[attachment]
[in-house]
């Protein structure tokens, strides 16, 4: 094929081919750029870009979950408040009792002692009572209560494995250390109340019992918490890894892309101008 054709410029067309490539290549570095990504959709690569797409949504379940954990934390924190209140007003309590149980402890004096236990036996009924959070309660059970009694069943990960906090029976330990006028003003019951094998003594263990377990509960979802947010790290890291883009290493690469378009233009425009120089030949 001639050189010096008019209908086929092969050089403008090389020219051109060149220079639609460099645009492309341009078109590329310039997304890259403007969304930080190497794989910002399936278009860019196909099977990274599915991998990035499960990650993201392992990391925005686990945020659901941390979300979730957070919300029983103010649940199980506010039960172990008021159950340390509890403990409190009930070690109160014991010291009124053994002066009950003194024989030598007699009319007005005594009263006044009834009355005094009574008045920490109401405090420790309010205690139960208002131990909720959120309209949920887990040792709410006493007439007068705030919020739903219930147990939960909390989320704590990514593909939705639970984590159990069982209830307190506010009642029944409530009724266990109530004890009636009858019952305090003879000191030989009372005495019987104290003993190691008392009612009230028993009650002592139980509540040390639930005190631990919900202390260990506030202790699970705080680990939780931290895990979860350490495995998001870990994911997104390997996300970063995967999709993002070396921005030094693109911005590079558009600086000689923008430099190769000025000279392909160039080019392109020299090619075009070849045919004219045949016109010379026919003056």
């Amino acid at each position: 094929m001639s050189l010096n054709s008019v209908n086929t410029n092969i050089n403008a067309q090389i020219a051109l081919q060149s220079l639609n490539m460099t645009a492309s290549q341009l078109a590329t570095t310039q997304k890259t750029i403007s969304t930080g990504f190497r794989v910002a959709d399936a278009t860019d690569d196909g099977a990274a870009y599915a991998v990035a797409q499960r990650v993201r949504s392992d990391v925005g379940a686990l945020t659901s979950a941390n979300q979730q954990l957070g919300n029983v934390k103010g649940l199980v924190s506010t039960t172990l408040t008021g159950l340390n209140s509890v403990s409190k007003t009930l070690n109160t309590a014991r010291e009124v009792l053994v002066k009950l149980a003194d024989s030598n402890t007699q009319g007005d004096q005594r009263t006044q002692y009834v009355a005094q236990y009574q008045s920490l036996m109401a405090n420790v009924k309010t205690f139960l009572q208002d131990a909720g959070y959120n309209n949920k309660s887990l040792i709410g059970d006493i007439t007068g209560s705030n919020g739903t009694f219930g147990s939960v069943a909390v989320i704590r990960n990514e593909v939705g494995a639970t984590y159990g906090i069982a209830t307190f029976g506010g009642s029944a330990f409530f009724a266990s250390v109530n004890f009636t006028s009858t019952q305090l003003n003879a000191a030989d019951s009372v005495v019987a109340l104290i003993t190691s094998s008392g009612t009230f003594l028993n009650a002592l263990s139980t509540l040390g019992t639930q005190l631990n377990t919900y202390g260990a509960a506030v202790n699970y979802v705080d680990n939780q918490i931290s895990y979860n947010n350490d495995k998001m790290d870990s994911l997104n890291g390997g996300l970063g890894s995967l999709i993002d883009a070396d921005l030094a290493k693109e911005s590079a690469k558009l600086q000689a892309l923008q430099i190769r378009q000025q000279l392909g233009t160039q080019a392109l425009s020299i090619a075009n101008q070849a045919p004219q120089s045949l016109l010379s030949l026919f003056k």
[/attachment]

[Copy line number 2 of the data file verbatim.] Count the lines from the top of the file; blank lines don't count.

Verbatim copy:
């Protein structure tokens, strides 16, 4: 094929081919750029870009979950408040009792002692009572209560494995250390109340019992918490890894892309101008 054709410029067309490539290549570095990504959709690569797409949504379940954990934390924190209140007003309590149980402890004096236990036996009924959070309660059970009694069943990960906090029976330990006028003003019951094998003594263990377990509960979802947010790290890291883009290493690469378009233009425009120089030949 001639050189010096008019209908086929092969050089403008090389020219051109060149220079639609460099645009492309341009078109590329310039997304890259403007969304930080190497794989910002399936278009860019196909099977990274599915991998990035499960990650993201392992990391925005686990945020659901941390979300979730957070919300029983103010649940199980506010039960172990008021159950340390509890403990409190009930070690109160014991010291009124053994002066009950003194024989030598007699009319007005005594009263006044009834009355005094009574008045920490109401405090420790309010205690139960208002131990909720959120309209949920887990040792709410006493007439007068705030919020739903219930147990939960909390989320704590990514593909939705639970984590159990069982209830307190506010009642029944409530009724266990109530004890009636009858019952305090003879000191030989009372005495019987104290003993190691008392009612009230028993009650002592139980509540040390639930005190631990919900202390260990506030202790699970705080680990939780931290895990979860350490495995998001870990994911997104390997996300970063995967999709993002070396921005030094693109911005590079558009600086000689923008430099190769000025000279392909160039080019392109020299090619075009070849045919004219045949016109010379026919003056």